Studies analyzing the environmental impacts of economic growth and
considering the nexus between the stages of development remain popular since the 90s.
The Environmental Kuznets Curve (EKC) hypothesis suggests that there is an inverted-U-shape relationship between per capita income and damage to the environment. Within
the vast EKC literature, various variables that may have an impact on environmental
pollution were included in the models. However, studies examine the effect of education
on environmental quality are relatively new. In this study, the EKC hypothesis is tested
in terms of per capita income and education level by using data from the period of 1998-
2014 of 47 countries. Environmental pollution is measured by carbon dioxide per capita;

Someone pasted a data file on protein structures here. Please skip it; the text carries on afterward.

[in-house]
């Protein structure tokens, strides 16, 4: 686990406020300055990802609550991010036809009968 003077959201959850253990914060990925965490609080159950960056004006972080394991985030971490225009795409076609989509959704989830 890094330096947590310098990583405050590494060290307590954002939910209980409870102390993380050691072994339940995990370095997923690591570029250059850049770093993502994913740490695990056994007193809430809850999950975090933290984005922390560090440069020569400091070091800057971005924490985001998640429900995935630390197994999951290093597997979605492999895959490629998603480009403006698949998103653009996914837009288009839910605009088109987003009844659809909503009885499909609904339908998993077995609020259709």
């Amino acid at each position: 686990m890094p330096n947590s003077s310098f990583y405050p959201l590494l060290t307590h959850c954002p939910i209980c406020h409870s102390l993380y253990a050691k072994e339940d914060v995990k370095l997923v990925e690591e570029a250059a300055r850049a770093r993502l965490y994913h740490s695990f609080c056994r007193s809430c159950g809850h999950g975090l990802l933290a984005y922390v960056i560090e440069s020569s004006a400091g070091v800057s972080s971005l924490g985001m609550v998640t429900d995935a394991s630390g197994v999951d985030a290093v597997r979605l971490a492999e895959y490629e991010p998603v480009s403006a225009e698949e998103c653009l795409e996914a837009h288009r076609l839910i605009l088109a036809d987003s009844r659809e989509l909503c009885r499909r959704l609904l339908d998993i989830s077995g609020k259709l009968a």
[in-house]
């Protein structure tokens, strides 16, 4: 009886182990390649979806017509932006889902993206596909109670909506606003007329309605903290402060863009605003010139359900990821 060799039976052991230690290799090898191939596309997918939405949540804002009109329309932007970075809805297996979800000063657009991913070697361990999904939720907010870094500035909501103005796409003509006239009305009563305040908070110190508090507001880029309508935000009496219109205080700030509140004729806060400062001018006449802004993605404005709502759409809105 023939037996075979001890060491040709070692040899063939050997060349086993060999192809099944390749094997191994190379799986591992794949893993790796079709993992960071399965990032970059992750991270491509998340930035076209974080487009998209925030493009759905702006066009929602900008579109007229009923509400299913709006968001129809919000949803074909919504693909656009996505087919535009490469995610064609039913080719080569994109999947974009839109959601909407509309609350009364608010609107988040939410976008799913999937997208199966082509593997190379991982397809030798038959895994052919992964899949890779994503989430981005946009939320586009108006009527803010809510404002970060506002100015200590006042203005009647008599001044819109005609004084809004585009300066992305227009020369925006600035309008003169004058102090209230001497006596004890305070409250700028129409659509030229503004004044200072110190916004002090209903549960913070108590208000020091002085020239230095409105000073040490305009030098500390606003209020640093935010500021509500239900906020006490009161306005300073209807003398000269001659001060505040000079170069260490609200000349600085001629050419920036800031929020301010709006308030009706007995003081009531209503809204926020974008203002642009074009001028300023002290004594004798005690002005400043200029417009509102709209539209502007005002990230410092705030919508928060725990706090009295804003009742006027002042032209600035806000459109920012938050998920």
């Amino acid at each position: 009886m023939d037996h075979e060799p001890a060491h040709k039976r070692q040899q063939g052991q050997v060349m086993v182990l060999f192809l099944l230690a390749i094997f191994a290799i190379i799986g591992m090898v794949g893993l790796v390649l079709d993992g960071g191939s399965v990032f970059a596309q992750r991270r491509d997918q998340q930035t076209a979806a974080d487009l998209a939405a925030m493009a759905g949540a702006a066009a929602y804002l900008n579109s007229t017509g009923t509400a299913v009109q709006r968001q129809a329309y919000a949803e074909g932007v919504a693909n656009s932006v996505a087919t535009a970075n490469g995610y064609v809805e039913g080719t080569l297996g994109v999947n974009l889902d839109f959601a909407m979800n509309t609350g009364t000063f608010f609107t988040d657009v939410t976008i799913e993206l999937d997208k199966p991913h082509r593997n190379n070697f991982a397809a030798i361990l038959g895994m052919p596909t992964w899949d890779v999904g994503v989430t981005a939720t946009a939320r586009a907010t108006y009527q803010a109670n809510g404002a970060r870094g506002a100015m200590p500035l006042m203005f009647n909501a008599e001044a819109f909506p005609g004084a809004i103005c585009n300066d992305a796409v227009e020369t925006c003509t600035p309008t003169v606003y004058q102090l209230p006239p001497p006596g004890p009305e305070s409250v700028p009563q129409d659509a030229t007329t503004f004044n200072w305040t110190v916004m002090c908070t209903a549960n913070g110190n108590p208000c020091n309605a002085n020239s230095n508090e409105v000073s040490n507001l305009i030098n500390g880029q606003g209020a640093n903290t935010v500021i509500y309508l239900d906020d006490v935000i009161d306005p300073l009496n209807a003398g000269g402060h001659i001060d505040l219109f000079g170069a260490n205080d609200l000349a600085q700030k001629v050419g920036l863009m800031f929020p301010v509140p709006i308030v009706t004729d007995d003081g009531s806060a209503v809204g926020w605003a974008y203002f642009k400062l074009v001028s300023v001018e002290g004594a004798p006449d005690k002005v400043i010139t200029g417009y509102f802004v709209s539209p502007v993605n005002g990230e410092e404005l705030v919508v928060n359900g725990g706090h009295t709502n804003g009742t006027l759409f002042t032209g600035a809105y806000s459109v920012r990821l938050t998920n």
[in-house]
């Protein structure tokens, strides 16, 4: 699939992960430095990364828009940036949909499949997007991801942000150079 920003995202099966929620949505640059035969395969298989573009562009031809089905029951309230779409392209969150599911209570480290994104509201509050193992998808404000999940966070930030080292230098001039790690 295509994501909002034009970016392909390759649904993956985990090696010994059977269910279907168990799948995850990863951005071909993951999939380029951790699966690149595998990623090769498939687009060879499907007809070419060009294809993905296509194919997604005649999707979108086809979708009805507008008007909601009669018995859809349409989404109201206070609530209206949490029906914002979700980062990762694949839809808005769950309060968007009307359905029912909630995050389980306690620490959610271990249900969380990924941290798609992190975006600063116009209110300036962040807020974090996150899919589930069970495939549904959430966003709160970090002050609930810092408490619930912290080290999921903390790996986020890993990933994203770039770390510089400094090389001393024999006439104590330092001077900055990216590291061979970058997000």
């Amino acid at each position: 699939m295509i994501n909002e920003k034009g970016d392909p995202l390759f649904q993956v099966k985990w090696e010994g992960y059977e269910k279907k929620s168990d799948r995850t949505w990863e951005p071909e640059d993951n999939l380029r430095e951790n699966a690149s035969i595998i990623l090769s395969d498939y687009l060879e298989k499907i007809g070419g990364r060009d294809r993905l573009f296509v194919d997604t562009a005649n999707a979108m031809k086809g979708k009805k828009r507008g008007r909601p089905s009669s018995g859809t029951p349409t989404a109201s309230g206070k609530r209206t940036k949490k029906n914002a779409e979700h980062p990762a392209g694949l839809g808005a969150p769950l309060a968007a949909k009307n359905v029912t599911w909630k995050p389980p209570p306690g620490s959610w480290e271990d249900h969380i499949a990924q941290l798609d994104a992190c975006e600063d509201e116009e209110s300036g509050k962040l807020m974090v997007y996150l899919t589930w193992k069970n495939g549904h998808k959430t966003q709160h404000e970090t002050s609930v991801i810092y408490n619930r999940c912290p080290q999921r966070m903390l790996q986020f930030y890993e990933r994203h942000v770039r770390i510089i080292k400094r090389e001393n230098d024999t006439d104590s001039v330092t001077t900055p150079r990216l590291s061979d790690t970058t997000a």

income level is measured by GDP per capita, and education level is measured by the
number of students enrolled in tertiary education and the share of public expenditures
on education in GDP. According to the empirical findings; (i) The Environmental Kuznets
Curve hypothesis is confirmed for only the number of students enrolled in tertiary
education, (ii) there is a significant and negative relationship between the share of
public expenditures on education in GDP and CO2 emissions. Therefore education can
be evaluated as a powerful tool for environmental policy.